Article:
What is Formative Assessment?
For many years, there have been differing and often conflicting viewpoints and definitions of what formative assessment is—is it something you can purchase, is it a process, or is it a program? Products and services sold by curriculum and assessment vendors, marketed as “formative assessment” are confusing and misleading. Consider that any test a teacher administers more than one time per year could be misconstrued as being formative, and many districts and states have bought into this concept in significant ways in recent years. Formative assessments are teacher-created, teacher-owned assessments that are collaboratively scored and that provide immediate feedback to students and teachers. Moreover, they help teachers to determine what students know, identify gaps in understanding, and plan future instruction to improve learning (Heritage, 2007). The need to be clear about what formative assessment is has never been more magnified.
Common Formative Assessments 2.0 (CFA 2.0) presents a powerful, research-based process for improving teaching and student learning that is applicable to all standards, all grades, and all content areas. CFA 2.0 is so much more than assessment design. It shows teachers how they can intentionally align standards, instruction, assessment, and data analysis in every unit of study. The CFA 2.0 process is not limited to assessment design only. Rather, it is a system of intentionally aligned components (standards, instruction, assessments, and data analysis) that all work together to improve student learning. Author Larry Ainsworth exceeds client expectations with an updated, contemporary approach to better assessment literacy.
A key premise is that for students to be able to improve, they must develop the capacity to monitor the quality of their own work. This requires that teachers possess an appreciation of what high quality assessments are and that they have the capacity to differentiate between summative, interim, and formative. Instructional systems which do not explicitly provide formative assessment opportunities for students set up potential failure and lower performance ceilings. In CFA 2.0, clients learn how to create powerful scoring guides and success criteria which empower students to monitor their own progress.
Major Forms of Assessment Commonly Used in Schools
Summative assessments are associated with high stakes, end-of-year assessments synonymous with accountability and compliance. The results typically are used to measure mastery of a prescribed set of standards or content and as part of an accountability system or to otherwise inform policy (Perie et al., 2007).
Interim assessments, as implied by the name, fall somewhere in between summative and formative assessments. Sometimes called “benchmark” or medium cycle assessments, interim assessments are typically administered after every quarter and provide teachers with critical data to determine whether standards are being mastered in a timely fashion.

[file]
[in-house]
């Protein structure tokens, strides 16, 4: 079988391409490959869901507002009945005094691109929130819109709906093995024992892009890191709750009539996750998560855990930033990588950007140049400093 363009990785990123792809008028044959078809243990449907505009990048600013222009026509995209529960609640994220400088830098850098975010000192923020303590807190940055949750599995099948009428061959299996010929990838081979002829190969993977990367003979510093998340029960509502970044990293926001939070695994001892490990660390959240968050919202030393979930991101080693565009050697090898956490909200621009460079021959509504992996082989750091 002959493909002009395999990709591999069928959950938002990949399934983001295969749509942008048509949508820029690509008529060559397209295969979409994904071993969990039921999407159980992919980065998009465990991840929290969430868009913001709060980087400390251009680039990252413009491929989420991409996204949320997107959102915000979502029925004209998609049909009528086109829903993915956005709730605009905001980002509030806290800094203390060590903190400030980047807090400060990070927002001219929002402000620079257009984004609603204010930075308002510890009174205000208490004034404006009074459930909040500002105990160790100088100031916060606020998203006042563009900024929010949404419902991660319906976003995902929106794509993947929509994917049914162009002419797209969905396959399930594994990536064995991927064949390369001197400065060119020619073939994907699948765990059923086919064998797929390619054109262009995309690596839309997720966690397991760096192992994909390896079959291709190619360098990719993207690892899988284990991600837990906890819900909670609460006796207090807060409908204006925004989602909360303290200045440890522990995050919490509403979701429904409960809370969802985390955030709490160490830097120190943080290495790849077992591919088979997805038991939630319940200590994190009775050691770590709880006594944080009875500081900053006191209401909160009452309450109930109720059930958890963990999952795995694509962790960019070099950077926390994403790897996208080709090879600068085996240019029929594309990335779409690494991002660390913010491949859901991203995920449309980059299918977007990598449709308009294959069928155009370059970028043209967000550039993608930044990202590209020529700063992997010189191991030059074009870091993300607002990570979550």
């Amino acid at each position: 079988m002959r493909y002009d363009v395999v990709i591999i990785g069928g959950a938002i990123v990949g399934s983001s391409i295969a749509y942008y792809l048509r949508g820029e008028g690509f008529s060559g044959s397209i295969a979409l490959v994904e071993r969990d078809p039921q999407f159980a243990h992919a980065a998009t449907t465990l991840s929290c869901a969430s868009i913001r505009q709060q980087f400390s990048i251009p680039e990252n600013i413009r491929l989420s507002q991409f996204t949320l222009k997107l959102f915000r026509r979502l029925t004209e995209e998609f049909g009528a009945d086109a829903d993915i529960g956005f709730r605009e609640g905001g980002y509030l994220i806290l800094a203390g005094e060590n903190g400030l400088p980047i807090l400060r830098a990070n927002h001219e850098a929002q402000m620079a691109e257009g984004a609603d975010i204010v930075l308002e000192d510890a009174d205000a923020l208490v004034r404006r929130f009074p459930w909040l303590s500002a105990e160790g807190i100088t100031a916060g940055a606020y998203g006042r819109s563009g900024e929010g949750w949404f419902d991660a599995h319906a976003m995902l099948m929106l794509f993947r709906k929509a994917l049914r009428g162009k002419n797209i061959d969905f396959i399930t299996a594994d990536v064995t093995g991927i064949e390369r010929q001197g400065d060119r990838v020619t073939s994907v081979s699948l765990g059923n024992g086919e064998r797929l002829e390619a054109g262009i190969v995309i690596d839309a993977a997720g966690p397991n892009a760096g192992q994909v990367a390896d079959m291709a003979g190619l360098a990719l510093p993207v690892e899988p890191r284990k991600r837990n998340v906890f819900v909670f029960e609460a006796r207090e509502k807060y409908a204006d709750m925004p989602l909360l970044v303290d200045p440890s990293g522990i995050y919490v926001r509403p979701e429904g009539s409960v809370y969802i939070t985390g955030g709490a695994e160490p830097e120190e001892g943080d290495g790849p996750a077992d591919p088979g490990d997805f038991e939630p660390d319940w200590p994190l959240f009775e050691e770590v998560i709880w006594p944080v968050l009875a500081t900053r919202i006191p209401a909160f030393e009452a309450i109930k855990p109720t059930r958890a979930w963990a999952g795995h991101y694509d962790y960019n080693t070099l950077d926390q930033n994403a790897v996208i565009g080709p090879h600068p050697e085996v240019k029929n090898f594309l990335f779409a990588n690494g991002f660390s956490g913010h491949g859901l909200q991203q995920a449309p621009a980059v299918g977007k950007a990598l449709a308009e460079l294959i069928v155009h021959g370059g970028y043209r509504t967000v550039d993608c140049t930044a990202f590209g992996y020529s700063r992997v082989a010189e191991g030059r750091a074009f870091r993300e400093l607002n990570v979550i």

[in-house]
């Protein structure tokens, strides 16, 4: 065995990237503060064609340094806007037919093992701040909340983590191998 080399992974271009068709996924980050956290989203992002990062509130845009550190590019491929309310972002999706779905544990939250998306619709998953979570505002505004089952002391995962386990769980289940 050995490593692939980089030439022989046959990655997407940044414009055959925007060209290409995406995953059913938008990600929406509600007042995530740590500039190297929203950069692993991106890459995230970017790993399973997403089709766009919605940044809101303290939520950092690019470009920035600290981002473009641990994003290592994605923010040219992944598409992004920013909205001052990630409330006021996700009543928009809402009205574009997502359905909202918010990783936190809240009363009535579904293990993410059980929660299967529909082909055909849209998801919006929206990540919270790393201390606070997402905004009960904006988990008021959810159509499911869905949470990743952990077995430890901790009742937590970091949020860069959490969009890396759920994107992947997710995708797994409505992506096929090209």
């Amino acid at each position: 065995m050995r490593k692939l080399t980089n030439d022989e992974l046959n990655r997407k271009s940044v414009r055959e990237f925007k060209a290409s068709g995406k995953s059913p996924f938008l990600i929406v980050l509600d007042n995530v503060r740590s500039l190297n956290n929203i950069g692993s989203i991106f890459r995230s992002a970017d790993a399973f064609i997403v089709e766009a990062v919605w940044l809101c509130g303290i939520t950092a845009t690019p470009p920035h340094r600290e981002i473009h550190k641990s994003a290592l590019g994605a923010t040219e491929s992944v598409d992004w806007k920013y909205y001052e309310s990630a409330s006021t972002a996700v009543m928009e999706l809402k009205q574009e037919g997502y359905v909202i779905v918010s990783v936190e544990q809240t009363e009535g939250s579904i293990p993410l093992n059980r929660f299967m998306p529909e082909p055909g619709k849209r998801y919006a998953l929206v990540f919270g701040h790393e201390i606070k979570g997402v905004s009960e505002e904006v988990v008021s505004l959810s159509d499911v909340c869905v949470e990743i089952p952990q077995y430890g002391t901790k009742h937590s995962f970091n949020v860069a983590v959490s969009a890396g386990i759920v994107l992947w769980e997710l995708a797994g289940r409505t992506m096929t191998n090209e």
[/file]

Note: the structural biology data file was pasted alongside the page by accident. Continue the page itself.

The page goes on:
Common Formative Assessments are considered ongoing, short-cycle assessments that provide teachers and students with immediate feedback about student strengths, errors, and misconceptions. They also help to improve teacher professional practice by providing them with a continuous process of gathering evidence and making inferences, all designed to increase higher levels of student cognition. Many experts (Hattie & Timperley, 2007; Sadler, 1989) believe that the timeliness, flexibility, and ongoing nature of formative assessment techniques are most helpful in informing instruction for teachers and closing achievement gaps for students, preparing students for the short- and long-term formative and summative benchmarks they need to attain.
Formative Assessment is About Feedback
Whether formative assessments are scored and graded is less important than the even greater need to provide students with feedback that is accurate, fair, timely, and understandable. Feedback is one of the most powerful influences on achievement (Hattie, 2009). According to Professor John Hattie, feedback has an effect size of .75, which is associated with two to three years of student growth in one instructional year. What Hattie discovered is that not only is feedback among the most robust forms of increasing student achievement, it has even greater value when it is from the student to the teacher.
Quality feedback has so great an impact on student achievement but it remains controversial and inconsistent. The biggest challenge we face about formative evaluation and feedback is how we can transform what we know into action. Before we can consider how quality formative assessments and feedback can change the culture of a school, we have to be clear about what they are not. Formative assessment and feedback is not testing and grading.
There are a number of ways that accurate and thoughtful assessment design can improve teaching, learning, and leadership. After all, the most important aspect about formative assessment is to help determine effective instruction. With a compelling body of evidence behind it, and strategies and techniques designed to empower students and teachers in the assessment and learning processes, implementing the research-based Common Formative Assessment 2.0 can engage students in reaching their full potential. Students and teachers can learn together through assessments when students can close their own achievement gaps and teachers improve the quality of instruction.
The time to more fully embrace the promising strategy of Common Formative Assessments 2.0 for improving student learning has never been more important. When we challenge conventional assessment wisdom, we can improve student motivation, achievement, and behavior. When was the last time a single change in your school accomplished all that?